December 21, 2012 is the date
that the ancient Mayan Long Count calendar
allegedly marked as the end of an era
that would reset the date to zero
and signal the end of humanity.
The Mayan civilization, which reached its height from 300 A.D. to 900 A.D., had a talent for astronomy. Advanced mathematics and primitive astronomy flourished, creating what many have called the most accurate calendar in the world.They predicted a final event that included a solar shift, a Venus transit and violent earthquakes.
The Long Count calendar begins in 3,114 B.C., marking time in roughly 394-year periods known as Baktuns. Thirteen was a significant, sacred number for the Mayas, and they wrote that the 13th Baktun ends on December 21, 2012.
The doomsday theories came to light when a stone tablet was discovered in the 1960s at the archaeological site of Tortuguero in the Gulf of Mexico state of Tabasco. The tablet describes the return of a Mayan god at the end of a 13th period.
“The Maya are viewed by many westerners as exotic folks that were supposed to have had some special, secret knowledge,” said Mayan scholar Sven Gronemeyer. “What happens is that our expectations and fears get projected on the Maya calendar.”
Why do many intelligent people fear doomsday theories? Is it merely caused by a combination of their strangely morbid, active imaginations and the never ending feeding frenzy of a media that milks every speculation of any horrific catastrophe? Or, do people fear the "end is near" because the idea has been taught and accepted as part of their belief system.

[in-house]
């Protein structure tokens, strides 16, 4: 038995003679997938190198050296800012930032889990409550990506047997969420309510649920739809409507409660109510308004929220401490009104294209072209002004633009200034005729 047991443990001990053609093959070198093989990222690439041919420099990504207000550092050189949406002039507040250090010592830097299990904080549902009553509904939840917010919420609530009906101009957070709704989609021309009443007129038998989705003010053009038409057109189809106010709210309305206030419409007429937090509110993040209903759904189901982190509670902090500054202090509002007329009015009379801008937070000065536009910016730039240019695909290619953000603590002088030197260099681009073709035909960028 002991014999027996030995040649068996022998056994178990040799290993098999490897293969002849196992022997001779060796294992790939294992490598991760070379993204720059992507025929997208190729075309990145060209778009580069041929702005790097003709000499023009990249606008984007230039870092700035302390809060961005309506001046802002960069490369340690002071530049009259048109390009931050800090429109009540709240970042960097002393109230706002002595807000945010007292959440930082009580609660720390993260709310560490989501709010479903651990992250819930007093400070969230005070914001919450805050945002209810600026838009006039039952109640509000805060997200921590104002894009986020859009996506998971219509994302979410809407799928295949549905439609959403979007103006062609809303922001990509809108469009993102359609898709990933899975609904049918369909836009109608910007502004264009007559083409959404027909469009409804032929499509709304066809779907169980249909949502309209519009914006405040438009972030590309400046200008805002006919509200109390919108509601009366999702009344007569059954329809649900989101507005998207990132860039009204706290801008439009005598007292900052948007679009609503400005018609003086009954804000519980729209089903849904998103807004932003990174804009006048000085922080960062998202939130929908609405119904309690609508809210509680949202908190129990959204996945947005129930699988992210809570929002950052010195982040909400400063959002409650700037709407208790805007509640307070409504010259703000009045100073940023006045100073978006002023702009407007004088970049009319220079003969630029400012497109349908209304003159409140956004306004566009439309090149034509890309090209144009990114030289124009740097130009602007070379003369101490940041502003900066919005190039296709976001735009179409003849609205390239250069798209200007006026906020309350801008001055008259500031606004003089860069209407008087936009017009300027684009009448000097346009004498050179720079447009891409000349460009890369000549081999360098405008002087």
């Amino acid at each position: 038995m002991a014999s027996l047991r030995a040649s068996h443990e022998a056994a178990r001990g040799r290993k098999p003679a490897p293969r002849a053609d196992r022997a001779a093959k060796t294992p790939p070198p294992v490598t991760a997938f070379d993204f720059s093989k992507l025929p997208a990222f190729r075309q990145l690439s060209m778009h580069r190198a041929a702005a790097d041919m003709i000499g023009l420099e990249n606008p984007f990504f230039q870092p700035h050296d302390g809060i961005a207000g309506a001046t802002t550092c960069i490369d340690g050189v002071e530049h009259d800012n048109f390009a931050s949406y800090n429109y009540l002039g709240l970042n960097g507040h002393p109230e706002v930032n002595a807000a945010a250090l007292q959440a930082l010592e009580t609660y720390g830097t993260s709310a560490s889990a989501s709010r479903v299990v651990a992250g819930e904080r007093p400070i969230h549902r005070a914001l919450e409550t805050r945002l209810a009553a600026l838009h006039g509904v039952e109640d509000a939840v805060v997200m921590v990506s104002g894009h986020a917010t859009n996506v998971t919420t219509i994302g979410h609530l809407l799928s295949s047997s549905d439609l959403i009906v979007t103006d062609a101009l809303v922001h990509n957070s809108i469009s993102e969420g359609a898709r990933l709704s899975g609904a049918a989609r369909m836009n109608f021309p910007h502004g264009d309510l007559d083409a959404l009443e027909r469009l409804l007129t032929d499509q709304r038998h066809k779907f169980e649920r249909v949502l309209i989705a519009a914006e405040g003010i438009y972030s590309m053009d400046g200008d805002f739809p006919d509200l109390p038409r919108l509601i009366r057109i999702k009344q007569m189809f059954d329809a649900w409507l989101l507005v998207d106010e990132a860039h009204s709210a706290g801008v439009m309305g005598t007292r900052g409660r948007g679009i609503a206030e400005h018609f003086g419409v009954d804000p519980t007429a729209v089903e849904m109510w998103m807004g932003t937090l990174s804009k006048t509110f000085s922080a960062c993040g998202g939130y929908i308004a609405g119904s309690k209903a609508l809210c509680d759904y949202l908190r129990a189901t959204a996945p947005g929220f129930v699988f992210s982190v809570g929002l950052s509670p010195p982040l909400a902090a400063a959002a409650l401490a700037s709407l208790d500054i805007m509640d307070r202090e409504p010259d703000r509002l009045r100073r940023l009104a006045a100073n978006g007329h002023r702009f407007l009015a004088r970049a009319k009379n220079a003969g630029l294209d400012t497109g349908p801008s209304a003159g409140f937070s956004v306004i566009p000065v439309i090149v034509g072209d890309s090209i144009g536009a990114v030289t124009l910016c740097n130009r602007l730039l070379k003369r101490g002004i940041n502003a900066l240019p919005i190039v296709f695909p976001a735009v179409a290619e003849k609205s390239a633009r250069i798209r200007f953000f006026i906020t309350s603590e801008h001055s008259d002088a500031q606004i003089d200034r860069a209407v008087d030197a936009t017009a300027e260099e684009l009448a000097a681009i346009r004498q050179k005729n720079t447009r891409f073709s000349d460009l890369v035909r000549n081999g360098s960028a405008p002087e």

Paula Fredriksen, a William Goodwin Aurelio Professor of the Appreciation of Scripture at Boston University, says, "The amazing thing about apocalyptic thought is that a specific prophecy can be disconfirmed, but the idea can never be discredited. You just recalculate. ... Apocalyptic thought is native to Christianity. ... Nothing will ever end Christian apocalypticism, especially now, with literacy at the high level it is. Where people who were even brought up on non-apocalyptic Christian traditions, like I was, all you have to do now is pick up a bible and read it. And if you're not familiar with the elite reinterpretation of those texts, the proclamation of Jesus' Second Coming is right there, waiting for you. It's the last line in the New Testament. 'Come Lord Jesus.'"
(Paula Fredriksen, "Apocalypse," Frontline, PBS, www.pbs.org, 1995)
The conditioning of fear is believed to be a form of classical conditioning discovered by Russian physiologist Ivan Pavlov in 1927. Of course, most know how classical conditioning works, but here is a brief reminder for the purpose of review: